How we acknowledge NAIDOC Week in our centres

by Dr Melinda Miller, Pedagogy and Practice Manager 

NAIDOC Week takes place from November 8-15.

The week is an acknowledgement of the histories, cultures, and languages of Aboriginal and Torres Strait Islander peoples. While we acknowledge First Nations peoples during NAIDOC Week, we also do this throughout the year.

Why NAIDOC Week?

NAIDOC Week is one way to recognise the unique and enduring relationship of Aboriginal and Torres Strait Islander peoples to the lands and territories now known as Australia. Aboriginal and Torres Strait Islander peoples represent the oldest and richest cultures on earth. Their cultures, lore, ceremonies, and connections to land remain strong.

NAIDOC Week recognises and celebrates Aboriginal and Torres Strait Islander peoples as Australia’s first explorers, first navigators, first engineers, first farmers, first botanists, first scientists, first diplomats, first astronomers and first artists.

In line with this year’s theme – Always Was, Always Will Be – we recognise First Nations peoples have occupied and cared for this continent for over 65,000 years. Aboriginal and Torres Strait Islander peoples are spiritually and culturally connected to this country and their diverse cultures and languages continue to thrive.

Our Centres

In our centres, NAIDOC Week forms an integral part of our curriculum. When embedding Aboriginal and Torres Strait Islander perspectives, educators are informed by the National Quality Standard and the Early Years Learning Framework.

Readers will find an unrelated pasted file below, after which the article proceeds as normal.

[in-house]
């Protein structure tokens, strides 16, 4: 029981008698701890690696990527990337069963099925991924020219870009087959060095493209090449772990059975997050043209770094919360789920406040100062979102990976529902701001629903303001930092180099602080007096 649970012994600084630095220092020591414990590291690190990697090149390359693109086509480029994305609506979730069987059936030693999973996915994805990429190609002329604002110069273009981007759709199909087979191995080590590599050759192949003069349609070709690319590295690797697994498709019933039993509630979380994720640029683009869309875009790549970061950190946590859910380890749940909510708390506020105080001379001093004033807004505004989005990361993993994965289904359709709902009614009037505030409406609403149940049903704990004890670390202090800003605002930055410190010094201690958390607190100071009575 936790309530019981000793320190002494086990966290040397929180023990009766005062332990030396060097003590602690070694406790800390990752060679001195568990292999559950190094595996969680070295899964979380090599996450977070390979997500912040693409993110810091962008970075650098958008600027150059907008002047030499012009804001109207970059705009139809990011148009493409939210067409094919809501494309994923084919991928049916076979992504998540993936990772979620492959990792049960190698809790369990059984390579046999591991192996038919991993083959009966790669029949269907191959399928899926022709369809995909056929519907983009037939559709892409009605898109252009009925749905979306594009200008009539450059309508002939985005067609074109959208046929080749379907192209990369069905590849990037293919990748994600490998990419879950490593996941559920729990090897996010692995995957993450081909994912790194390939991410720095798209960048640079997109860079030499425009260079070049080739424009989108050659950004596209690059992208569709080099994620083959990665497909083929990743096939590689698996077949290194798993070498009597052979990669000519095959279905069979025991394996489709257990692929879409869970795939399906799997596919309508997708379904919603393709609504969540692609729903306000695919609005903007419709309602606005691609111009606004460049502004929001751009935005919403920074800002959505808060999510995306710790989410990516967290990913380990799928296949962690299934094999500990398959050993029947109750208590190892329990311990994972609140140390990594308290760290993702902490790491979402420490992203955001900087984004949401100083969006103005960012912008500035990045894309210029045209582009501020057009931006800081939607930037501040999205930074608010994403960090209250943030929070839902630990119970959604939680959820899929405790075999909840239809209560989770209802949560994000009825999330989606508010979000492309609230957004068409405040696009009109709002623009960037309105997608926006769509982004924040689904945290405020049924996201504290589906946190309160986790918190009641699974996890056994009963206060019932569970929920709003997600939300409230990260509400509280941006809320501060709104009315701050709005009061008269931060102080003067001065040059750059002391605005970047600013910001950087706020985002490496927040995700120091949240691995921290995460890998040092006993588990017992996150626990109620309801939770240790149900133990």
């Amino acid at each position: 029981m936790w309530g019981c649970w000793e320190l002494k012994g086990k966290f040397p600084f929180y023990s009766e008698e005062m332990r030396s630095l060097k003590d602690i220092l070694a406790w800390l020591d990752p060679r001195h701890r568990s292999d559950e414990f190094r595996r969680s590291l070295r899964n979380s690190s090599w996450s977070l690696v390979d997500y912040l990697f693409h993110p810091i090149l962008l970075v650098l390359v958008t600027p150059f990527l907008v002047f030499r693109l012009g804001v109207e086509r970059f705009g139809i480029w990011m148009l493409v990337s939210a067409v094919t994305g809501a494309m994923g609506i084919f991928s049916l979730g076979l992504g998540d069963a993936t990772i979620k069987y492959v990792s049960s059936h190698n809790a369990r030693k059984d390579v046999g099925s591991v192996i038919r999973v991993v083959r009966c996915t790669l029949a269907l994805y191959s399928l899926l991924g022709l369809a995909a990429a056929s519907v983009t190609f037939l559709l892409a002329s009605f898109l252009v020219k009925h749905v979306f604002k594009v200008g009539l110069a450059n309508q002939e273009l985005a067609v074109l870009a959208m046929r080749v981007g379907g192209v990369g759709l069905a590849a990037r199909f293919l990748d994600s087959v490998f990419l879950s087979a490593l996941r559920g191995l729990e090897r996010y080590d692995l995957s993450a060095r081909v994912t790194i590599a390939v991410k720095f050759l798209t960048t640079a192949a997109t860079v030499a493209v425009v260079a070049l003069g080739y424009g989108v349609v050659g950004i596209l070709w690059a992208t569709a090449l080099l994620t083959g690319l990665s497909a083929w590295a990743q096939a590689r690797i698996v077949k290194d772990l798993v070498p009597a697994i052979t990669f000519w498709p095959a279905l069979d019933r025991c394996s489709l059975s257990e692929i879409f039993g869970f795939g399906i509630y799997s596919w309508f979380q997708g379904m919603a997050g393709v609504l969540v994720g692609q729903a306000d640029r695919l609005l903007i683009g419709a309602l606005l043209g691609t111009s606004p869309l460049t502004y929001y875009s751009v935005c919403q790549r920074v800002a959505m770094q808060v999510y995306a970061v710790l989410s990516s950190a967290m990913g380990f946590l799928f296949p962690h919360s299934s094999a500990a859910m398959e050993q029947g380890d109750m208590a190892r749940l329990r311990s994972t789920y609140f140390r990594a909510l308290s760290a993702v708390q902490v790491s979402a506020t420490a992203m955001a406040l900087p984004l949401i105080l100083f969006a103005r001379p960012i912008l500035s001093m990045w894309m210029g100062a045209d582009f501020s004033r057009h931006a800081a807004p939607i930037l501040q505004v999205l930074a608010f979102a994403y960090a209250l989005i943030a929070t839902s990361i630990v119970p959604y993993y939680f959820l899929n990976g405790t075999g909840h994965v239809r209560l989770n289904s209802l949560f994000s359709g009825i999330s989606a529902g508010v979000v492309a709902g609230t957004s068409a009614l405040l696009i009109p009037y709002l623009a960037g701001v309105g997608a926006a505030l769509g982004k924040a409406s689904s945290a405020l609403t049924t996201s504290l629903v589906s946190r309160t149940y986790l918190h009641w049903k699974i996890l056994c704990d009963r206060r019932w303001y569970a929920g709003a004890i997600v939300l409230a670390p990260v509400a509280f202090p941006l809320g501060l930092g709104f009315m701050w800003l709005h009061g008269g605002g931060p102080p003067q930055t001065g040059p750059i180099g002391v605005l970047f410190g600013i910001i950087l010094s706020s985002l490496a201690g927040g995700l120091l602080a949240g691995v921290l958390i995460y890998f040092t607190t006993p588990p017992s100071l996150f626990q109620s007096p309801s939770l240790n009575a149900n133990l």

Educators establish connections with Aboriginal Elders, community members and organisations within the centre’s local area so they understand and draw from local perspectives.

How we acknowledge NAIDOC Week

Embedding practices will look different in each of our centres. Here are some things you may see:

  • An Acknowledgment to Traditional Owners or Custodians from the local area or region in the reception area, along with the display of an Aboriginal Flag and a Torres Strait Islander flag.
  • In rooms, you may see representations of Aboriginal and Torres Strait Islander peoples, perspectives, and cultures. This may be through various resources including books, puzzles, music, imagery, textiles, and dolls.
  • In the outdoor space, you may see a yarning circle, totem poles or symbols, and native gardens.
  • Educators may also draw on Aboriginal pedagogies (ways of teaching) to engage children in learning experiences such as using natural materials, making land links with local environments, and using symbols and images to represent concepts and tell stories.
  • The involvement of an Elder or community member in curriculum planning and implementation
  • Children and educators may come also together at the beginning of the day to speak an Acknowledgment to the Traditional Owners or Custodians of the lands on which the centre is located.

Join with us as we recognise Australia always was and always will be the lands and territories of First Nations peoples. As the NAIDOC Week Committee reminds us, the First Peoples engraved the world’s first maps, made the earliest paintings of ceremony and invented unique technologies. We built and engineered structures – structures on Earth – predating well-known sites such as the Egyptian Pyramids and Stonehenge.

All Australian children have the right to understand, access and celebrate this unique history and the ongoing contributions of Aboriginal and Torres Strait Islander peoples to present day Australia.